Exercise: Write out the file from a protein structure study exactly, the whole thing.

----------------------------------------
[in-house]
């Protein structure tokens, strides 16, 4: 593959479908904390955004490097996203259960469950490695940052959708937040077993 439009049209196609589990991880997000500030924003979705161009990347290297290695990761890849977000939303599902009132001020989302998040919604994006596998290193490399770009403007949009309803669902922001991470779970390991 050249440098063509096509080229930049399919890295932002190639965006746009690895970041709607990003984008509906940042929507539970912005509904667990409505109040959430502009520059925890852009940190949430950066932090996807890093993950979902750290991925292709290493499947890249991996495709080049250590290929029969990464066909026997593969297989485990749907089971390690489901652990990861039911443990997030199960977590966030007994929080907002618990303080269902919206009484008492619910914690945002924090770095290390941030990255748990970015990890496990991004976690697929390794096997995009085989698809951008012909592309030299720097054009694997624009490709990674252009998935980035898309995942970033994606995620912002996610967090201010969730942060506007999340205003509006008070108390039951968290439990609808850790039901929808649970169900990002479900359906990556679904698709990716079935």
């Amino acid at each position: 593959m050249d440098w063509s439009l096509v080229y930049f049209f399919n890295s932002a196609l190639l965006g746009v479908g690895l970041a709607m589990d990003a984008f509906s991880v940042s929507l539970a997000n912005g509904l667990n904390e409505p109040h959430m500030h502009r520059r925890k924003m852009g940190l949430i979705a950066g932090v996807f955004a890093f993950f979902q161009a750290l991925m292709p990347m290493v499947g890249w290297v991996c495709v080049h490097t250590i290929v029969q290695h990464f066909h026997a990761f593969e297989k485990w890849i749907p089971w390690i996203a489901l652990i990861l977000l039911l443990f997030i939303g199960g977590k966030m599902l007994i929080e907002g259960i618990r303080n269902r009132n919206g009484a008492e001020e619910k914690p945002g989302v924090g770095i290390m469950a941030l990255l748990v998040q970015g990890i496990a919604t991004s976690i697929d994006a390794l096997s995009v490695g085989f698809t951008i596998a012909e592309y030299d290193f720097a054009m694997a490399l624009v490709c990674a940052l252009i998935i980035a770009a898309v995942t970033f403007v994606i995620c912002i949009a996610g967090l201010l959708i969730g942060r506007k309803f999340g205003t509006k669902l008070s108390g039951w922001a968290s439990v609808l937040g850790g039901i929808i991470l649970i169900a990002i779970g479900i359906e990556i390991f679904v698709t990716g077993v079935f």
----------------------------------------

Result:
[in-house]
């Protein structure tokens, strides 16, 4: 593959479908904390955004490097996203259960469950490695940052959708937040077993 439009049209196609589990991880997000500030924003979705161009990347290297290695990761890849977000939303599902009132001020989302998040919604994006596998290193490399770009403007949009309803669902922001991470779970390991 050249440098063509096509080229930049399919890295932002190639965006746009690895970041709607990003984008509906940042929507539970912005509904667990409505109040959430502009520059925890852009940190949430950066932090996807890093993950979902750290991925292709290493499947890249991996495709080049250590290929029969990464066909026997593969297989485990749907089971390690489901652990990861039911443990997030199960977590966030007994929080907002618990303080269902919206009484008492619910914690945002924090770095290390941030990255748990970015990890496990991004976690697929390794096997995009085989698809951008012909592309030299720097054009694997624009490709990674252009998935980035898309995942970033994606995620912002996610967090201010969730942060506007999340205003509006008070108390039951968290439990609808850790039901929808649970169900990002479900359906990556679904698709990716079935």
């Amino acid at each position: 593959m050249d440098w063509s439009l096509v080229y930049f049209f399919n890295s932002a196609l190639l965006g746009v479908g690895l970041a709607m589990d990003a984008f509906s991880v940042s929507l539970a997000n912005g509904l667990n904390e409505p109040h959430m500030h502009r520059r925890k924003m852009g940190l949430i979705a950066g932090v996807f955004a890093f993950f979902q161009a750290l991925m292709p990347m290493v499947g890249w290297v991996c495709v080049h490097t250590i290929v029969q290695h990464f066909h026997a990761f593969e297989k485990w890849i749907p089971w390690i996203a489901l652990i990861l977000l039911l443990f997030i939303g199960g977590k966030m599902l007994i929080e907002g259960i618990r303080n269902r009132n919206g009484a008492e001020e619910k914690p945002g989302v924090g770095i290390m469950a941030l990255l748990v998040q970015g990890i496990a919604t991004s976690i697929d994006a390794l096997s995009v490695g085989f698809t951008i596998a012909e592309y030299d290193f720097a054009m694997a490399l624009v490709c990674a940052l252009i998935i980035a770009a898309v995942t970033f403007v994606i995620c912002i949009a996610g967090l201010l959708i969730g942060r506007k309803f999340g205003t509006k669902l008070s108390g039951w922001a968290s439990v609808l937040g850790g039901i929808i991470l649970i169900a990002i779970g479900i359906e990556i390991f679904v698709t990716g077993v079935f």